Expert: Pharmacists Play Pivotal Role in Supporting Safe Consumption of Psychedelic Medicines Upon Their FDA Approval
Bia Labate, PhD, public education and culture specialist at the Multidisciplinary Association for Psychedelic Studies, and Kelan Thomas, PharmD, MS, associate professor of clinical sciences at Touro University California College of Pharmacy, discuss the psychedelic medicine market and the outlook for the field.
Pharmacy Times interviewed Bia Labate, PhD, executive director of the Chacruna Institute and public education and culture specialist at the Multidisciplinary Association for Psychedelic Studies, and Kelan Thomas, PharmD, MS, associate professor of clinical sciences at Touro University California College of Pharmacy and board-certified psychiatric pharmacist, to discuss the psychedelic medicine market and the outlook for the field.
Thomas explained during the interview that the biggest point of focus in terms of the psychedelic medicine market in the United States today is the FDA approval process.
“This week is the American Society of Clinical Psychopharmacology annual meeting, and they're discussing medications like MDMA and psilocybin that have both gotten FDA breakthrough designation status,” Thomas said. “A recent data bridge report that looks at financial outlooks and markets estimated market growth in psychedelics in general from $2 billion in 2019 to $6.8 billion in 2027.”
Thomas noted that some companies may pursue varying avenues in providing these medications to the public following the FDA approval of psychedelic medicines, from the traditional pharmaceutical route for FDA approval to the dispensary route.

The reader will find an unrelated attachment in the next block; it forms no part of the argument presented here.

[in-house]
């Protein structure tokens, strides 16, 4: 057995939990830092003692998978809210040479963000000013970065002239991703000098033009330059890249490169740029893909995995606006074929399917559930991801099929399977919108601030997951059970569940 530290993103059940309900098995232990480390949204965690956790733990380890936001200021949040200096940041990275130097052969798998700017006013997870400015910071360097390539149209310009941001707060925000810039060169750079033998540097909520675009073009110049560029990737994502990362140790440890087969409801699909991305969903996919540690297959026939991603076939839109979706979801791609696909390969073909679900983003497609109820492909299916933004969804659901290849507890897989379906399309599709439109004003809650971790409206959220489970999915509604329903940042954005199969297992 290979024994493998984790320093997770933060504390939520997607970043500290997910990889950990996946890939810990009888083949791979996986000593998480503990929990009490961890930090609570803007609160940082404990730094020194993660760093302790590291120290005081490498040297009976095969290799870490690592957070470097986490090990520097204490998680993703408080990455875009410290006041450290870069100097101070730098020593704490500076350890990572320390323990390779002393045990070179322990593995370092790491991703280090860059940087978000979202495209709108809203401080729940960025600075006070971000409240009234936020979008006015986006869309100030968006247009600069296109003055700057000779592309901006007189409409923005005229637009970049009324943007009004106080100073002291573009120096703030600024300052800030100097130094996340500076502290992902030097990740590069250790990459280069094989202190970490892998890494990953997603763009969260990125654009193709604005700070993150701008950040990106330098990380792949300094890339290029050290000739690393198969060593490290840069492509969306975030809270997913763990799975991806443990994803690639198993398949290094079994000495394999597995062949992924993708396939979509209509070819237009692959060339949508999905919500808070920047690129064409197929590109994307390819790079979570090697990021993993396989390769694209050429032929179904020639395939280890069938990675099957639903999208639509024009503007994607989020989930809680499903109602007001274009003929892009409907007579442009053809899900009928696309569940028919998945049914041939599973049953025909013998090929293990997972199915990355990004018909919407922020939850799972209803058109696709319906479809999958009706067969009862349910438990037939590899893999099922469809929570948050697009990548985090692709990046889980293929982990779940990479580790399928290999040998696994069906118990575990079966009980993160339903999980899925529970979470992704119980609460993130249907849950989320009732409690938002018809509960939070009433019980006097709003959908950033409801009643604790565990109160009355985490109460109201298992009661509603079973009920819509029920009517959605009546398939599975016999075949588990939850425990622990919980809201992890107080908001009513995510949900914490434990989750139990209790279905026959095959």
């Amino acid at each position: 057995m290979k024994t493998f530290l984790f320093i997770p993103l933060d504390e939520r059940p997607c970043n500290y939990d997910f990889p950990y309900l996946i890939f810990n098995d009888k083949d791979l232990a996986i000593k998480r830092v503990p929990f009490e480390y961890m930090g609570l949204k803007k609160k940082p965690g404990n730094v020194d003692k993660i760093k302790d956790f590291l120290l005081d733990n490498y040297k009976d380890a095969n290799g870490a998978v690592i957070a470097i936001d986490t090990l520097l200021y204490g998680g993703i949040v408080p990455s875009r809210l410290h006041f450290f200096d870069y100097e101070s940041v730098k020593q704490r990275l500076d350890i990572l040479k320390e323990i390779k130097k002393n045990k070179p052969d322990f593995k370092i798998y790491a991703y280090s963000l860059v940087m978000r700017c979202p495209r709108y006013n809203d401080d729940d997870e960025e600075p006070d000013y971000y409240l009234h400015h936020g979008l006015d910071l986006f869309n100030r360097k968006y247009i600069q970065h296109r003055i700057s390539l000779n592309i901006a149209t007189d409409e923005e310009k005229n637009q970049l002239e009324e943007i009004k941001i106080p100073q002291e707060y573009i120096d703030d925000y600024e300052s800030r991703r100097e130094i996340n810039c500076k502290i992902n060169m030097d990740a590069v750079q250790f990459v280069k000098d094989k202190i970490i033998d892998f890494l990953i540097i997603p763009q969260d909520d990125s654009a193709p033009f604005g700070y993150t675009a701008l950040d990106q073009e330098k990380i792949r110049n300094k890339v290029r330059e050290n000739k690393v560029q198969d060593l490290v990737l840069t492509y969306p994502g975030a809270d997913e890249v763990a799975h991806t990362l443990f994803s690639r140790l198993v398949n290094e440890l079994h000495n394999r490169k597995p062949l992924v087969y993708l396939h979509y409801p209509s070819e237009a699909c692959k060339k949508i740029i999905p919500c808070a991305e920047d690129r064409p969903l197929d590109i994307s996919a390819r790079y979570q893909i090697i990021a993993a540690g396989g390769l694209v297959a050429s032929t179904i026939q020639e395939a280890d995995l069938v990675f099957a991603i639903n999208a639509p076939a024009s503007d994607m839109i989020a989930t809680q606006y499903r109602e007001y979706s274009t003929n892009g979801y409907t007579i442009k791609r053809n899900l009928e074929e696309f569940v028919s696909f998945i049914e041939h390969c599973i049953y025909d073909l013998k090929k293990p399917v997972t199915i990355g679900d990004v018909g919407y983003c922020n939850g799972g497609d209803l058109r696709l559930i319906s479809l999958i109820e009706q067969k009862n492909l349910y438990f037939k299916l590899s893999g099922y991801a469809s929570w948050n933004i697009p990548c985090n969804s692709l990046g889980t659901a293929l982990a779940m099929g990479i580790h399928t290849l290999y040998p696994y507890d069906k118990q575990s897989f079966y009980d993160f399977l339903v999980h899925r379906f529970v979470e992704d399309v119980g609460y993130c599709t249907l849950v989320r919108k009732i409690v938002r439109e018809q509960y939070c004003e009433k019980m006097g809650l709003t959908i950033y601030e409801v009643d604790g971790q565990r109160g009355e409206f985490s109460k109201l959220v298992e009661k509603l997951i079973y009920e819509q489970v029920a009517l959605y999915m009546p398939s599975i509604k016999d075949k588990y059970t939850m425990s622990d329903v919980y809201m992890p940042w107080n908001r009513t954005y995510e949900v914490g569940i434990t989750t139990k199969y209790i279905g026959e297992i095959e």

“Places potentially have different opportunities for use, such as the psilocybin initiative, which is going through the Oregon Health Authority,” Thomas said. “There could be all kinds of ways that the marketplace rolls out and all kinds of different uses.”
Upon the FDA approval of psychedelic medicine for psychiatric indications—such as MDMA for post-traumatic stress disorder or psilocybin for depression—psychiatric pharmacists in particular and all pharmacists generally, will play a pivotal role in the psychedelic medicine market in the United States, according to Thomas.
“If they become FDA-approved, there will be this risk evaluation and mitigation strategy (REMS) similar to what we've seen with medications like ketamine that will basically have rules around what the medical use in a clinic setting will look like,” Thomas said. “Pharmacists would be involved in the same ways that we think about adverse drug reactions, or drug interactions with any medication, as well as things like REMS. Specialty pharmacies will be the ones procuring, dispensing, and sending these medications to clinics for in-clinic use once these FDA REMS are set up.”
Labate noted that for the future, she hopes for more compassion, engagement, and support from the public and the US government to further research and more fully understand either the beneficial or deleterious effects of different psychedelic medicines on the body.
“We need research that is not just focused on showing the harms [of these drugs],” Labate said. “What about pouring research dollars into finding the potential therapeutic benefits of cannabis and all the other substances? That's also a problem with the research—official-funded research that we have had has stimulated much more focus on harms than benefits.”
Additionally, Labate said that tolerance of multiple models in the approach of the treatment of health concerns—especially mental health concerns—to advance our understanding of these areas and potential treatment options available would help to allow for an individualized approach to care.
“We're sitting on the top of this iceberg. We have a whole world underneath to be explored. We can, as a society, organize ourselves to help recognize that these substances can be very powerful, but they can also have negative effects,” Labate said. “It's in our best interest to gear this in a responsible, integrated, mature, open, and transparent conversation, since it's not by creating lies to our teenagers that we're going to keep them away from drugs.”